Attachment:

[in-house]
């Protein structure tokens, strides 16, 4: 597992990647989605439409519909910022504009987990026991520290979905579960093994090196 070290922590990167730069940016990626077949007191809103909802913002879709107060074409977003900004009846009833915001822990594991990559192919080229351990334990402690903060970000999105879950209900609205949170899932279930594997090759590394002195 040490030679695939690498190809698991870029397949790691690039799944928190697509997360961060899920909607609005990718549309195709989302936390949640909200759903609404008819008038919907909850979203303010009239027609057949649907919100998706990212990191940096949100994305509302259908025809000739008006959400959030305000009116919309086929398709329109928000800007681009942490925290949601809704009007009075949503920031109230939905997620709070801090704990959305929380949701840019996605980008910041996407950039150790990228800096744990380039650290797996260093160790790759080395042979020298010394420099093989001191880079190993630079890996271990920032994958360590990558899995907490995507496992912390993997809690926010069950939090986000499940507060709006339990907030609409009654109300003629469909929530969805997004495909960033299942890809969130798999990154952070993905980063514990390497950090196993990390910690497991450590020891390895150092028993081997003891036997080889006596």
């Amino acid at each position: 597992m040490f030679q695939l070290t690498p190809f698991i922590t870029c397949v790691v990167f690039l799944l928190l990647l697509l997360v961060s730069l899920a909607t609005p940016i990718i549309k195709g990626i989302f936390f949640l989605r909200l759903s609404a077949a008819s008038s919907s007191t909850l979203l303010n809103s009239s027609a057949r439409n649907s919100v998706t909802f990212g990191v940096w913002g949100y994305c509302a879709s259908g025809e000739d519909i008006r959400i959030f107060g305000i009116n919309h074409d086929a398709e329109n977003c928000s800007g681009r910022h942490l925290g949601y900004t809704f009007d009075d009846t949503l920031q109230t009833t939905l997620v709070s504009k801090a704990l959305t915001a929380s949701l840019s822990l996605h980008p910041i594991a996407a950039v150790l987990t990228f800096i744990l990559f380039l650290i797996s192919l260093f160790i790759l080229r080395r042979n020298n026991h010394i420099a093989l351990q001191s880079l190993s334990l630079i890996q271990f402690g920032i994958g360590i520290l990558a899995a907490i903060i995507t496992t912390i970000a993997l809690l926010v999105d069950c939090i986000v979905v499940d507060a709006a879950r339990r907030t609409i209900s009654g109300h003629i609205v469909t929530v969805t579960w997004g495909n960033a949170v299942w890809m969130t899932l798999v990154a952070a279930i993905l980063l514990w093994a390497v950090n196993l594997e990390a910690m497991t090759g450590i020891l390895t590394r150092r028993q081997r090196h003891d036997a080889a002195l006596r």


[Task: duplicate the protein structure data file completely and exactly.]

[in-house]
């Protein structure tokens, strides 16, 4: 597992990647989605439409519909910022504009987990026991520290979905579960093994090196 070290922590990167730069940016990626077949007191809103909802913002879709107060074409977003900004009846009833915001822990594991990559192919080229351990334990402690903060970000999105879950209900609205949170899932279930594997090759590394002195 040490030679695939690498190809698991870029397949790691690039799944928190697509997360961060899920909607609005990718549309195709989302936390949640909200759903609404008819008038919907909850979203303010009239027609057949649907919100998706990212990191940096949100994305509302259908025809000739008006959400959030305000009116919309086929398709329109928000800007681009942490925290949601809704009007009075949503920031109230939905997620709070801090704990959305929380949701840019996605980008910041996407950039150790990228800096744990380039650290797996260093160790790759080395042979020298010394420099093989001191880079190993630079890996271990920032994958360590990558899995907490995507496992912390993997809690926010069950939090986000499940507060709006339990907030609409009654109300003629469909929530969805997004495909960033299942890809969130798999990154952070993905980063514990390497950090196993990390910690497991450590020891390895150092028993081997003891036997080889006596």
């Amino acid at each position: 597992m040490f030679q695939l070290t690498p190809f698991i922590t870029c397949v790691v990167f690039l799944l928190l990647l697509l997360v961060s730069l899920a909607t609005p940016i990718i549309k195709g990626i989302f936390f949640l989605r909200l759903s609404a077949a008819s008038s919907s007191t909850l979203l303010n809103s009239s027609a057949r439409n649907s919100v998706t909802f990212g990191v940096w913002g949100y994305c509302a879709s259908g025809e000739d519909i008006r959400i959030f107060g305000i009116n919309h074409d086929a398709e329109n977003c928000s800007g681009r910022h942490l925290g949601y900004t809704f009007d009075d009846t949503l920031q109230t009833t939905l997620v709070s504009k801090a704990l959305t915001a929380s949701l840019s822990l996605h980008p910041i594991a996407a950039v150790l987990t990228f800096i744990l990559f380039l650290i797996s192919l260093f160790i790759l080229r080395r042979n020298n026991h010394i420099a093989l351990q001191s880079l190993s334990l630079i890996q271990f402690g920032i994958g360590i520290l990558a899995a907490i903060i995507t496992t912390i970000a993997l809690l926010v999105d069950c939090i986000v979905v499940d507060a709006a879950r339990r907030t609409i209900s009654g109300h003629i609205v469909t929530v969805t579960w997004g495909n960033a949170v299942w890809m969130t899932l798999v990154a952070a279930i993905l980063l514990w093994a390497v950090n196993l594997e990390a910690m497991t090759g450590i020891l390895t590394r150092r028993q081997r090196h003891d036997a080889a002195l006596r």